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The Cartographic Journal Vol. 43 No. 2 pp. 171–179 July 2006 # The British Cartographic Society 2006 REFEREED PAPER Mapping the Results of Geographically Weighted Regression Jeremy Mennis Department of Geography and Urban Studies, Temple University, 1115 West Berks Street, 309 Gladfelter Hall, Philadelphia, PA 19066, USA. Email: jmennis@temple.edu Geographically weighted regression (GWR) is a local spatial statistical technique for exploring spatial nonstationarity. Previous approaches to mapping the results of GWR have primarily employed an equal step classification and sequential no-hue colour scheme for choropleth mapping of parameter estimates. This cartographic approach may hinder the exploration of spatial nonstationarity by inadequately illustrating the spatial distribution of the sign, magnitude, and significance of the influence of each explanatory variable on the dependent variable. Approaches for improving mapping of the results of GWR are illustrated using a case study analysis of population density–median home value relationships in Philadelphia, Pennsylvania, USA. These approaches employ data classification schemes informed by the (nonspatial) data distribution, diverging colour schemes, and bivariate choropleth mapping. INTRODUCTION A number of recent publications have demonstrated the analytical utility of GWR for investigating a variety of Local forms of spatial analysis have recently gained in topical areas, including climatology (Brunsdon et al., prominence. For example, local adaptations have been developed for conventional summary statistics (Brunsdon 2001), urban poverty (Longley and Tobon, 2004), et al., 2002) as well as for the analysis of spatial dependency environmental justice (Mennis and Jordan, 2005), and in both quantitative (Anselin, 1995; Ord and Getis, 1995) the ecological inference problem (Calvo and Escolar, and categorical data (Boots, 2003). Because local spatial 2003). However, a standard approach for mapping the statistics often generate georeferenced data, maps and other results of GWR has not yet been developed. This may be graphics are typically used to present, and aid in the due to the relatively recent development of the technique interpretation of, local spatial statistical results. And because itself, but is also likely a result of the complications these local statistics are generally exploratory, as opposed to in displaying the results of GWR. Note that each conﬁrmatory, in nature, they have much in common GWR analysis can produce a voluminous amount of spatial theoretically with recent research in cartography focusing data, including multiple georeferenced variables. Some of on the use of maps and statistical graphics for data explo- these variables can be considered ratio data while other ration (e.g. MacEachren and Ganter, 1990; Andrienko variables can be interpreted as nominal. Numeric variables et al., 2001; Carr et al., 2005). Few cartographers, may be highly skewed and range over positive and negative however, have explicitly addressed the adaptation of values. conventional mapping techniques for local spatial statistics. The purpose of this research is to review previous Geographically weighted regression (GWR) is a local approaches to mapping the results of GWR and spatial statistical technique used to analyze spatial non- suggest methods to improve upon them. I focus on GWR stationarity, deﬁned as when the measurement of relation- as applied to the analysis of areal data, as opposed to ships among variables differs from location to location data taken as samples of a continuous surface, as the vast (Fotheringham et al., 2002) Unlike conventional regres- majority of GWR research has been applied to socio- sion, which produces a single regression equation to economic data aggregated to census or other spatial summarize global relationships among the explanatory units. As a case study, a number of mapping and dependent variables, GWR generates spatial data that approaches are used to interpret the results of a GWR express the spatial variation in the relationships among analysis of median home value in Philadelphia, variables. Maps generated from these data play a key role in Pennsylvania, USA using 2000 US Bureau of the Census exploring and interpreting spatial nonstationarity. tract level data. DOI: 10.1179/000870406X114658 172 The Cartographic Journal GEOGRAPHICALLY WEIGHTED REGRESSION dependent variables. For more information on the theory and practical application of GWR the reader is referred to Because readers may not be familiar with the details of (Fotheringham et al., 2002) GWR, a brief explanation of it is offered here. The conventional regression equation can be expressed as X ^ yi ~b0 z bk xik zei (1) CHALLENGES TO MAPPING THE RESULTS OF GWR k A survey of research incorporating GWR reveals that maps ^ where yi is the estimated value of the dependent variable for play a central role in interpreting GWR results. However, observation i, b0 is the intercept, bk is the parameter there are a number of issues that have led these maps to estimate for variable k, xik is the value of the kth variable for obscure the GWR results as much as illuminate them. One i, and ei is the error term. Instead of calibrating a single issue is that the spatial distribution of the parameter regression equation, GWR generates a separate regression estimates must be presented in concert with the distribu- equation for each observation. Each equation is calibrated tion of signiﬁcance, as indicated by a t-value, in order to using a different weighting of the observations contained in yield meaningful interpretation of the results. Some the data set. Each GWR equation may be expressed as researchers have chosen to map only the parameter X estimates and not associated t-values (Fotheringham et al., ^ yi ~b0 ðui ,vi Þz bk ðui ,vi Þxik zei (2) 1998; Huang and Leung, 2002; Lee, 2004), which can be k very misleading as it may visually emphasize the areas of highest (or lowest, if the relationship is primarily negative) where ðui ,vi Þ captures the coordinate location of i parameter estimation, regardless of the signiﬁcance of the (Fotheringham et al., 1998). The assumption is that estimate. Thus, one may get the impression that the areas observations nearby one another have a greater inﬂuence with the highest parameter estimates exhibit the strongest on one another’s parameter estimates than observations relationship between the explanatory and dependent vari- farther apart. The weight assigned to each observation is ables, when those estimates may not, in fact, be signiﬁcant. based on a distance decay function centred on observation Clearly, maps of the spatial distribution of the parameter i. In the case of areal data, the distance between estimates must be accompanied by associated t-value data if observations is calculated as the distance between polygon spatial nonstationarity is to be interpreted effectively by the centroids. map reader. The distance decay function, which may take a variety of A second issue concerns data classiﬁcation. The equal forms, is modiﬁed by a bandwidth setting at which distance step approach, where the data range is divided into classes the weight rapidly approaches zero. The bandwidth may be of equal extent (Dent, 1999), appears to be the most manually chosen by the analyst or optimized using an common data classiﬁcation technique for mapping the algorithm that seeks to minimize a cross-validation score, distribution of parameter estimates and t-values generated given as from GWR (e.g. Longley and Tobon, 2004). It should be XÀ n Á2 noted, however, except in cases where exogenous classiﬁca- CV ~ ^ yi {yi=i (3) tion criteria are used, the choice of data classiﬁcation i~1 scheme for quantitative data is typically informed by the non-spatial data distribution (Evans, 1977; Dent, 1999). where n is the number of observations, and observation i is The equal step classiﬁcation is most appropriate for omitted from the calculation so that in areas of sparse uniformly distributed data, which in the case of GWR- observations the model is not calibrated solely on i. generated parameter estimates would occur when the Alternatively, the bandwidth may be chosen by minimizing frequencies of the estimates were approximately the same the Akaike Information Criteria (AIC) score, give as over the range of the estimates. While possible, this is & ' certainly unlikely. Other classiﬁcation schemes are likely to nztr(S) AICc ~2n loge (s ^)zn loge (2p)zn (4) be more appropriate, such as the use of standard deviation n{2{tr(S) classiﬁcation for normally distributed data, or the use of where tr(S) is the trace of the hat matrix. The AIC method optimal methods for maximizing within-class homogeneity has the advantage of taking into account the fact that the (e.g. Coulson, 1987; Cromley, 1996). degrees of freedom may vary among models centred on In addition, the data classiﬁcation for t-values should different observations. In addition, the user may choose a account for certain exogenous criteria that are of importance ﬁxed bandwidth that is used for every observation or a to the variable being mapped (Evans, 1977), namely the variable bandwidth that expands in areas of sparse observa- threshold values that distinguish parameter estimates that are tions and shrinks in areas of dense observations (Charlton signiﬁcant from those that are not. When a class interval et al., no date). extends across a signiﬁcance threshold to encompass both Because the regression equation is calibrated indepen- signiﬁcant and not signiﬁcant t-values within one class, as it dently for each observation, a separate parameter estimate, may be using an equal step classiﬁcation scheme, it becomes t-value, and goodness-of-ﬁt is calculated for each observa- impossible to visually distinguish signiﬁcant parameter tion. These values can thus be mapped, allowing the analyst estimates from those that are not signiﬁcant on the map. to visually interpret the spatial distribution of the nature A third issue is the choice of colour scheme. Many GWR and strength of the relationships among explanatory and researchers have employed a sequential no-hue colour Mapping Geographically Weighted Regression 173 Table 2. Conventional regression of home value Independent variable Coefficient t-value Constant –106 524.30*** –14.87 Population density –4.63*** –4.96 *** Significance ,0.005, N 5 357, Adjusted R2 5 0.062. Choropleth mapping has been extended to two variables simultaneously, as in a bivariate choropleth map (Olson, 1975). Combining parameter estimates and t-values in a single choropleth map would reduce the volume of maps necessary for exploring the results of GWR. CASE STUDY: GWR OF HOME VALUE IN PHILADELPHIA, PA The case study concerns the GWR of median owner- occupied home value (US dollars) in Philadelphia, Pennsylvania, USA using population density (people km–2) as the explanatory variable. These 2000 data were acquired from the US Bureau of the Census at the tract level. Note that the purpose of the case study is not to demonstrate anything novel about home values in Philadelphia per se, Figure 1. Important neighbourhoods of Philadelphia, Pennsylvania but rather to show and compare different strategies for in the context of the case study, overlain with tract boundaries mapping the results of GWR. The focus is on maps of parameter estimates and t-values as these are the most scheme, which assigns a series of class intervals increasing commonly reported maps in research using GWR. The use shades of grey (Brewer, 1994) for choropleth mapping of of only one explanatory variable in the case study keeps the both parameter estimates and t-values (Fotheringham et al., volume of GWR results to a manageable level while 1998; Longley and Tobon, 2004; Lee, 2004). Such a generating interesting patterns of spatial nonstationarity colour scheme gives the impression of a gradation of that can be used to illustrate the beneﬁts and pitfalls of increasing inﬂuence (i.e. from a lighter to darker shade of various mapping strategies. Of the 381 tracts in grey) of the explanatory variable on the dependent variable. Philadelphia, 24 were removed from the analysis because In cases where the parameter estimates are all of the same they represented very sparsely populated or unpopulated sign, the sequential approach may be appropriate. areas (i.e. parks, airports, and industrial land uses), leaving However, this colour scheme is problematic in cases where 357 tracts for use in the analysis. A map of Philadelphia the parameter estimate is positive in some locations and neighbourhoods relevant to the case study is presented in negative in others (which is not an unusual occurrence, e.g. Figure 1. Descriptive statistics and choropleth maps of the Huang and Leung, 2002; Lee, 2004; Mennis and Jordan, variables used in the analysis are presented in Table 1 and 2005), as it ignores the fact that the sign of the parameter Figure 2, respectively. estimate indicates an importance difference in the nature of The results of a conventional linear regression of home the relationship of the explanatory with the dependent value are reported in Table 2. The model indicates that variable. In this case, a diverging colour scheme (Brewer, population density is negatively and signiﬁcantly related to 1994; 1996), which indicates the magnitude of departure home value; as home values increase, population density from a midpoint value (i.e. zero in the case of distinguish- decreases. Note, however, that the model is poorly ing positive from negative relationships), is most appro- speciﬁed, explaining only approximately 6% of the variation priate. in home value. Reasons for this poor speciﬁcation will be A fourth issue is the sheer number of individual maps made clear in the GWR. required to report both the parameter estimates and t- The data were entered into the GWR software using a values for each explanatory variable. This is problematic in variable bandwidth setting that minimizes the AIC. The terms of cost of map production (e.g. physical space in a variable bandwidth approach was chosen to account for journal publication) and the cognitive effort in map the spatial variation in the size of the tracts, and hence the comprehension required from the map reader. density of tract centroids. As noted above, the most Table 1. Descriptive statistics Variable Minimum Maximum Mean Standard deviation Home value (US dollars) 9 999 843 800 75 860 70 362 Population density (people km–2) 120 21 168 6 618 3 853 174 The Cartographic Journal Figure 2. Choropleth maps of a median home value and b population density by census tract in Philadelphia, PA common approach to presenting the results of GWR is to suggests that the inﬂuence of population density on home generate choropleth maps of the parameter estimates using value increases monotonically. In fact, in some tracts this a sequential no-hue colour scheme and an equal-step relationship is negative and in others it is positive. Perhaps classiﬁcation. Figure 3a presents such a map of the even more troubling is that the majority of the mapped area population density parameter estimate. One can immedi- is occupied by a single class that includes both positive and ately see that this map is problematic, as the imposition of negative parameter estimates (i.e. the class interval –7 to this colour scheme and classiﬁcation ignore relevant 12). Thus, it is impossible to tell within which areas the variations in the data that should be brought to the population density–home value relationship is positive attention of the viewer. First, the sequential colour scheme versus negative. Finally, because no information on the Figure 3. Choropleth maps of a parameter estimates and b t-values by census tract for the GWR of median home value using an equal step data classiﬁcation and a sequential no-hue colour scheme for each map Mapping Geographically Weighted Regression 175 Figure 4. Choropleth maps of a parameter estimates and b t-values by census tract for the GWR of median home value. In the parameter estimate map, a modiﬁed standard deviation data classiﬁcation and a diverging colour scheme is used whereas in the t-value map, an exogen- ous data classiﬁcation based on commonly accepted signiﬁcance thresholds and a sequential no-hue colour scheme is used distribution of t-values is provided, one cannot detect the Chestnut Hill neighbourhoods, within which stronger areas in which the relationship between explanatory and negative relationships occur. dependent variables is signiﬁcant. This last problem can be Figure 4b presents a map that addresses the classiﬁca- amended simply by creating a map of t-values (Figure 3a), tion and colour scheme problems present in Figure 3b. presented here also using the conventional sequential no- Figure 4b has a classiﬁcation scheme based on commonly hue colour scheme and equal step classiﬁcation, though used signiﬁcance thresholds: 90, 95, 99, and 99.5%. A similar problems regarding classiﬁcation and choice of sequential colour scheme is used to represent different colour scheme apply. levels of signiﬁcance. Unlike in Figure 3b, Figure 4b clearly Figure 4a presents a map that addresses the classiﬁcation indicates that in the majority of Philadelphia the relation- and colour scheme problems present in the choropleth ship between population density and home value is, in fact, map of parameter estimates presented in Figure 3a. In not signiﬁcant at the 90% conﬁdence level. It is signiﬁcant Figure 4a, the classiﬁcation is based generally on a standard primarily in University City, western Center City, Girard deviation classiﬁcation scheme, as the data approach a Estates, and a number of neighbourhoods in the north- normal distribution. In addition, manual adjustments to western part of the city. Clearly, this signiﬁcance informa- the statistically-derived data classiﬁcation scheme are made tion is key to interpreting Figure 4a, as Figure 4a appears to to facilitate map interpretation (Monmonier, 1982). The suggest an equivalency between Center City and Frankford class breaks were shifted to distinguish positive from in the relationship of population density with home value. negative parameter estimates, and, because the range of Figure 4b, however, clearly shows that in Frankford the negative parameter estimates is greater than the range of relationship between the two variables is not signiﬁcant positive parameter estimates, the interval boundaries were at the 90% conﬁdence level and, within those areas where set to allow the direct comparison of positive and negative the relationship between the variables is signiﬁcant, the parameter estimates of equivalent magnitude. Thus, of ﬁve magnitude of the signiﬁcance varies. Some parts of those classes, only one contains all the tracts with positive areas show a signiﬁcant relationship at the 99.5% conﬁdence parameter estimates. A diverging colour scheme was also level (e.g. Chestnut Hill and Roxborough), while others employed to differentiate negative from positive parameter only meet the 90% conﬁdence level threshold (e.g. East estimates by hue, while expressing increasing magnitudes of Falls and West Oak Lane). the estimates using a combination of saturation and value. The maps presented in Figure 4 are a marked improve- Unlike Figure 3a, Figure 4a clearly shows that the areas ment over those presented in Figure 3, as they allow for a of positive relationship between population density and much more accurate assessment of which areas have positive home value are largely limited to the greater Center City and negative relationships of the explanatory variable with and University City neighbourhoods, as well as nearby the dependent variable, the magnitude of those relation- Frankford. A negative population density–home value ships, and the signiﬁcance of those relationships. However, relationship of equal magnitude is evident in the remainder given a regression with many explanatory variables, as of the city, with the exception of the Roxborough and opposed to just the one used in this case study, many maps 176 The Cartographic Journal relationship between the explanatory and dependent vari- able, characterized as positively signiﬁcant, negatively signiﬁcant, and not signiﬁcant (at the 90% conﬁdence level). These classes are treated as nominal data and assigned varying lightness levels of grey in the map in a qualitative colour scheme that is intended to differentiate among classes without implying rank or quantity (Brewer, 1994). Note that the linework of the tract boundaries has been removed to reduce the visual complexity of the map. The advantage of this mapping approach is that one can easily see qualitative differences among areas in the sign of the relationship between the explanatory and dependent variable, as well as distinguish between areas exhibiting a signiﬁcant versus not signiﬁcant relationship. Another advantage is that a grey-scale, as opposed to colour, map may be used. Of course, the disadvantage of this mapping approach is that potentially interesting patterns may not be observed regarding the magnitude of the relationship between the explanatory and dependent variable as contained in the actual parameter estimate values, as well as in the magnitude of the signiﬁcance. Bringing colour back into the map allows for a compromise between Figures 4a and 5 as contained in a single map, presented in Figure 6a. Here, a map showing Figure 5. An area-class map of positively and negatively signiﬁcant the parameter estimates in a manner similar to that of 3a is and not signiﬁcant t-values, for the GWR of median home value used, except that a signiﬁcance threshold (at 90% con- ﬁdence level) is used to mask out all those areas in which are required to communicate this information, as each the relationship between the explanatory and dependent explanatory variable demands two separate maps – one for variables is not signiﬁcant. Here, it is implied that the parameter estimate and one for the t-value. Figure 5 distinguishing between positive and negative parameter offers a potential solution to this problem by encoding estimates (and associated t-values) in these areas is certain key characteristics of Figures 4a and 4b in a single unnecessary. These areas are given a neutral grey tone and area-class map. Here, tracts are classiﬁed according to their their linework for the tract boundaries is removed, the Figure 6. Choropleth maps simultaneously displaying both the magnitude and signiﬁcance of the parameter estimate by census tract: a a mask is applied to those tracts with a t-value with a signiﬁcance less than 90%; b both the parameter estimate and associated signiﬁcance are incorporated in a bivariate data classiﬁcation and colour scheme Mapping Geographically Weighted Regression 177 assumption being that these areas are of less interest to an creating the local positive relationship between population analyst than those areas that are signiﬁcant. density and home value for University City and western Figure 6a can also be modiﬁed by using a bivariate colour Center City that can now be observed in Figures 4, 5, scheme to simultaneously depict both the magnitude of the and 6. parameter estimate and the magnitude of the signiﬁcance. This research demonstrates that the conventional In Figure 6b, a 464 class colour matrix is used to depict approach of using an equal step classiﬁcation and sequential various combinations of parameter estimate and signiﬁ- no-hue colour scheme for choropleth mapping of GWR- cance. A diverging colour scheme using two different hues is generated parameter estimates is clearly inadequate. As used to map the parameter estimate values, as in Figure 6a, Figure 3a shows, such a map is not only uninformative but because they range from positive to negative values. A can be downright misleading, even when paired with sequential scheme using saturation is used to map another map of t-values as an indicator of signiﬁcance. signiﬁcance, where increased saturation indicates higher Adjustments to the data classiﬁcation and colour scheme to signiﬁcance, because the sign of the relationship is already improve the cartographic representation of the sign, captured by the hue in the vertical axis of the matrix. Thus, magnitude, and signiﬁcance of parameter estimates, as in the map may be considered to use a diverging-sequential, Figure 4, offer an improvement in interpreting the GWR bivariate colour scheme. results, but two maps are required for the representation of Because colours are only assigned to tracts with a each explanatory variable. signiﬁcant relationship between the explanatory and depen- The advantage of Figure 5 is that, because it is an area- dent variables (at greater than or equal to 90% conﬁdence), class map with only three classes, it appears relatively the matrix’s class intervals are not continuous along the uncluttered and is therefore easy to visually interpret. Yet it horizontal axis. All tracts that do not exhibit a signiﬁcant effectively communicates the basic pattern of spatial relationship between population density and home value nonstationarity as captured by the GWR. On the downside, (i.e. fall within the vertical class partition in the centre of however, it does not show the spatial distribution of the the matrix) are assigned a neutral grey colour. Note also magnitude of the parameter estimates. The maps contained that the matrix is sparsely populated (i.e. there are a number in Figure 6 are unique in that they convey spatial of ‘empty’ cells) because the t-value and parameter estimate information on both the magnitude and signiﬁcance of always share the same sign. the parameter estimates in a single map. Because Figure 6a employs a simple signiﬁcance threshold, whereas Figure 6b maps the distribution of signiﬁcance, Figure 6b contains DISCUSSION AND CONCLUSION more information. For example, Figure 6b clearly shows that some tracts in western Center City have a much higher Although the purpose of the case study concerns carto- signiﬁcance than others, a pattern that cannot be observed graphic methodology and not the substantive topic of in Figure 6a. And one can see that in Overbrook home values in Philadelphia, it is worth taking a moment to population density has a highly signiﬁcant, negative discuss the substantive results as a means to evaluate the relationship with home value, though the inﬂuence of the various mapping approaches. First, the reason that the explanatory variable on the dependent variable is relatively conventional regression was not speciﬁed properly is marginal compared with its inﬂuence in other areas, such as explained, at least in part, by the spatial nonstationarity Chestnut Hill. indicated by the GWR. Clearly, a linear regression model However, the bivariate colour scheme used in Figure 6b that is global in nature will not be able to accurately can be difﬁcult to visually interpret, particularly given the characterize the relationship between explanatory and fact that additional colour assignments are needed for dependent variables when the relationship is positive in representing observations which are classiﬁed as not some portions of the study region and negative in others, as signiﬁcant or which have no data. And while knowing the Figure 4a indicates. The negative relationship between spatial distribution of signiﬁcance values is certainly population density and home value is perhaps one that important, signiﬁcance is typically treated as a threshold. could be expected; expensive homes are likely to occur in For these reasons, I advocate the mapping approach taken sparsely populated areas where single-family homes sit on in Figure 6a as a good rule-of-thumb for mapping the large lots. This is indeed the case in certain Philadelphia results of GWR. Or, an analyst may choose to use a map like neighbourhoods at the urban periphery, such as that presented in Figure 5, if this reduced level of Roxborough, Chestnut Hill, and Overbrook, as information communication is deemed sufﬁcient. Figures 4, 5, and 6 show. It is worth noting that while the case study focuses on The positive relationship between population density and mapping the parameter estimate and t-value for GWR using home value exhibited in University City and western Center a single explanatory variable, most GWR applications will City is probably related to their historic roots as centres of have multiple explanatory variables. In such a situation, wealth, high-end commercial activity, and higher education GWR may be used to interpret maps of parameter estimates within the city core. Both neighbourhoods have maintained and/or t-values to determine within which region(s) densely populated residential areas even as many nearby speciﬁc explanatory variables are particularly inﬂuential. working-class neighbourhoods in North, South, and West Such an analysis demands a comparison of choropleth maps Philadelphia have lost population in recent years. in a series, for which design criteria may differ from that Population decline is associated with housing abandonment used for a single map (Brewer and Pickle, 2002) Mennis and marginal home appreciation (or even decline), thus and Jordan (2005) facilitate such a comparison by using 178 The Cartographic Journal area-class maps like that presented in Figure 5, thus and Brewer, 2003) and Mapping Census 2000: The supporting map comparison by standardizing maps accord- Geography of US Diversity (Brewer and Suchan, 2001). ing to a signiﬁcance threshold applied uniformly to all explanatory variables. 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geographically weighted regression, regression model, independent variables, parameter estimates, spatial autocorrelation, dependent variable, spatial analysis, spatial relationships, a. stewart fotheringham, weighted regression, geographical analysis, regression coefficients, chris brunsdon, spatial variations, spatial variation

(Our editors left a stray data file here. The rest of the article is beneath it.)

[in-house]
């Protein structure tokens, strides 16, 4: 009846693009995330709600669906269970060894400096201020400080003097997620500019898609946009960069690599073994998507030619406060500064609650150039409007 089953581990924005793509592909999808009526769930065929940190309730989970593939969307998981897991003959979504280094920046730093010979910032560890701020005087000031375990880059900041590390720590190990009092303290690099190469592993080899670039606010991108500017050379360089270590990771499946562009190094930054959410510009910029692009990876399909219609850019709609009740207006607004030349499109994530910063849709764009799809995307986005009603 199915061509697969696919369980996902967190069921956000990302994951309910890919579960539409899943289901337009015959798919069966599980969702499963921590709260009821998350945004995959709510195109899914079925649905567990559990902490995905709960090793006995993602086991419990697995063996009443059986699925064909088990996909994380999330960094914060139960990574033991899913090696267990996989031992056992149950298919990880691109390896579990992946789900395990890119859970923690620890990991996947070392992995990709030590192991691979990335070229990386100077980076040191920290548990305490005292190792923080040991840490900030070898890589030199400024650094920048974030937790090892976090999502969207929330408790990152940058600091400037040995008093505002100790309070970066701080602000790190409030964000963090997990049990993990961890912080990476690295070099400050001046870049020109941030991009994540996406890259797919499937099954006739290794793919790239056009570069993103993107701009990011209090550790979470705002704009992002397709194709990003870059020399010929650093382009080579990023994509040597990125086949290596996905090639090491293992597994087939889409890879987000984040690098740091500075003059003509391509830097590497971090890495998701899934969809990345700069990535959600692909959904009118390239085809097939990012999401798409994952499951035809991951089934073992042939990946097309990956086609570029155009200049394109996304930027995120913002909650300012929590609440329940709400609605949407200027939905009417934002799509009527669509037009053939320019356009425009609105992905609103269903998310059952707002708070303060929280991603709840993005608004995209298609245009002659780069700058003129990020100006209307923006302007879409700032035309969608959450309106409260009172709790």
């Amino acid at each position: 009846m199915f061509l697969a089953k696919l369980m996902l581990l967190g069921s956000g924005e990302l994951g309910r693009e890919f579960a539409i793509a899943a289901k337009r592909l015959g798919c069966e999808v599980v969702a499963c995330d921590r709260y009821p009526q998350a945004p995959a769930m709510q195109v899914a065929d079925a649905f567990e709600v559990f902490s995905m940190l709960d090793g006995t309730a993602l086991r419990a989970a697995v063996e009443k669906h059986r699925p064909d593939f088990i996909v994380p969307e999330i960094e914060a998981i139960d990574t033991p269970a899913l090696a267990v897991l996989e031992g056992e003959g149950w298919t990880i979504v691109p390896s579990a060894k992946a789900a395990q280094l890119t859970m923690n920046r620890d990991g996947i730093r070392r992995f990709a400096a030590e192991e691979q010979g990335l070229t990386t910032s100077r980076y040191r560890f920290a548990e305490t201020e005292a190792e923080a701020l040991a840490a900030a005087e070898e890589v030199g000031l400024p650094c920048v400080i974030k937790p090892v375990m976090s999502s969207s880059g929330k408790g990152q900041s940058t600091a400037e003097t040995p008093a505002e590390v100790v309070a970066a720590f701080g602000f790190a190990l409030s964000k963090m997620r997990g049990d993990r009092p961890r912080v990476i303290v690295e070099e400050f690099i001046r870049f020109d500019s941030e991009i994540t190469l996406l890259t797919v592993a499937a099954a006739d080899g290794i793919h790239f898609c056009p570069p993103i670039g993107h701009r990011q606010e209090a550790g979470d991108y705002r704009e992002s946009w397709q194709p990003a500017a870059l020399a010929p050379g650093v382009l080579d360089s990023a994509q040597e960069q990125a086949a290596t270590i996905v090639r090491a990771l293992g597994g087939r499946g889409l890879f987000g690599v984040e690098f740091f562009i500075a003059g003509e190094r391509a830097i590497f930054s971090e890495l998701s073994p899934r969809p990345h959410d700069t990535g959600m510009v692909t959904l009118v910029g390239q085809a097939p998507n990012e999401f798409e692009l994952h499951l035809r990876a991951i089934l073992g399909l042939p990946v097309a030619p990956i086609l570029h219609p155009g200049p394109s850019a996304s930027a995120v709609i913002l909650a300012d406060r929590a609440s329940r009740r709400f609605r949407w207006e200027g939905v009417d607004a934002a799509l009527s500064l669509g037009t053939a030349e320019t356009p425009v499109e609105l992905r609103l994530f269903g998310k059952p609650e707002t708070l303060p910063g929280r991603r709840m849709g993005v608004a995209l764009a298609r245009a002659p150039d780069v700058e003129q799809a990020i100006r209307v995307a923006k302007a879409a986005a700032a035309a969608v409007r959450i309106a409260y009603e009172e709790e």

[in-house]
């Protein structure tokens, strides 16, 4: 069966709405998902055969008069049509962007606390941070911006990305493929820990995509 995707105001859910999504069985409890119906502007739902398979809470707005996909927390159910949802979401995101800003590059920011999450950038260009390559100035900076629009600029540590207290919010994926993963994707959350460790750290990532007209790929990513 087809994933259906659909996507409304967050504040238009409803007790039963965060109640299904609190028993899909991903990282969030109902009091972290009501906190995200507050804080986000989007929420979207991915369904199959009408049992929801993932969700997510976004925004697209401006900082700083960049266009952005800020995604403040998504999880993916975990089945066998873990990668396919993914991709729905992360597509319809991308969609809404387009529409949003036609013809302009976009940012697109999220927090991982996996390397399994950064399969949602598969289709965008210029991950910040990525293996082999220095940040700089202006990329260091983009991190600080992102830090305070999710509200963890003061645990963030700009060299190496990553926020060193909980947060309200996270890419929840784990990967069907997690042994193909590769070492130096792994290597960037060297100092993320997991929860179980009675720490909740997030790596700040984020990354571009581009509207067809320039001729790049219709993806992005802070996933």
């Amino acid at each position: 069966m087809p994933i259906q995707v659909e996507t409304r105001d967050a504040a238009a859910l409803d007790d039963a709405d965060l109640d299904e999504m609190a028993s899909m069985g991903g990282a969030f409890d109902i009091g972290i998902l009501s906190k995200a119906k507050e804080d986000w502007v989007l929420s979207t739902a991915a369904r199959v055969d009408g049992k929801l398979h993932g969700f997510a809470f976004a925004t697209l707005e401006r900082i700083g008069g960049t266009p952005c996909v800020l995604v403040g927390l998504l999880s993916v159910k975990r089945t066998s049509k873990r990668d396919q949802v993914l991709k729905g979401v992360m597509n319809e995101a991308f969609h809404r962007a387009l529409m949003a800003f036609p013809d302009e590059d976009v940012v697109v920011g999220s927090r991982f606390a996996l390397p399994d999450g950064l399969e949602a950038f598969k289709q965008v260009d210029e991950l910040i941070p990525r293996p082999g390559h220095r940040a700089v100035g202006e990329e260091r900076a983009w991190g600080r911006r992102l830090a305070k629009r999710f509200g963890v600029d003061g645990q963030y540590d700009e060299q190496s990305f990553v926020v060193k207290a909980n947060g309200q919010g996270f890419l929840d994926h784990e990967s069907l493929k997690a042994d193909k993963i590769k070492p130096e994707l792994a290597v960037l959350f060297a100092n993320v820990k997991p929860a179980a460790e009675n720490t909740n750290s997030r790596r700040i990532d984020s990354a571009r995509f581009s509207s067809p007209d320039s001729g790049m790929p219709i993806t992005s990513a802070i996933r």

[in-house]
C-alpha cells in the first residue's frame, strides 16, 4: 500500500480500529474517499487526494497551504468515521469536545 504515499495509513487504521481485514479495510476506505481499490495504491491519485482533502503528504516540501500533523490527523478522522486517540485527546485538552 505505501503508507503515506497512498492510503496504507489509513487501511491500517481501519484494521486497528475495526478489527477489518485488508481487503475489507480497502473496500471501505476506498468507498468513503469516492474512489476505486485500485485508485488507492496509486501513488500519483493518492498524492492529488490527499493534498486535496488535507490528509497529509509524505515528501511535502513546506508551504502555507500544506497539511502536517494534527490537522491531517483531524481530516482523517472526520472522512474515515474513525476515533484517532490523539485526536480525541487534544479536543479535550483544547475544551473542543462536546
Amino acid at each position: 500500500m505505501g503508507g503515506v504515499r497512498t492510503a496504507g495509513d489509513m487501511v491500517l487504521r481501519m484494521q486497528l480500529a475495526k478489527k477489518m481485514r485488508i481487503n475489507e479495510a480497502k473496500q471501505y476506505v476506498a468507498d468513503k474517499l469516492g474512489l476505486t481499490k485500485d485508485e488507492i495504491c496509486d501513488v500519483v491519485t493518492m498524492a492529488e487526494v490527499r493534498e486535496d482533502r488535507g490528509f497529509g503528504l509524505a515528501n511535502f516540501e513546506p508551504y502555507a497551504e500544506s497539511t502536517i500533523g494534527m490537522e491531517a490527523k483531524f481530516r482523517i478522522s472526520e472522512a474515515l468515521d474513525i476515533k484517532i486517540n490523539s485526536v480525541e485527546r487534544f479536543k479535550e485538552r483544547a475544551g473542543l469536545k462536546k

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posted: | 5/27/2010 |

language: | English |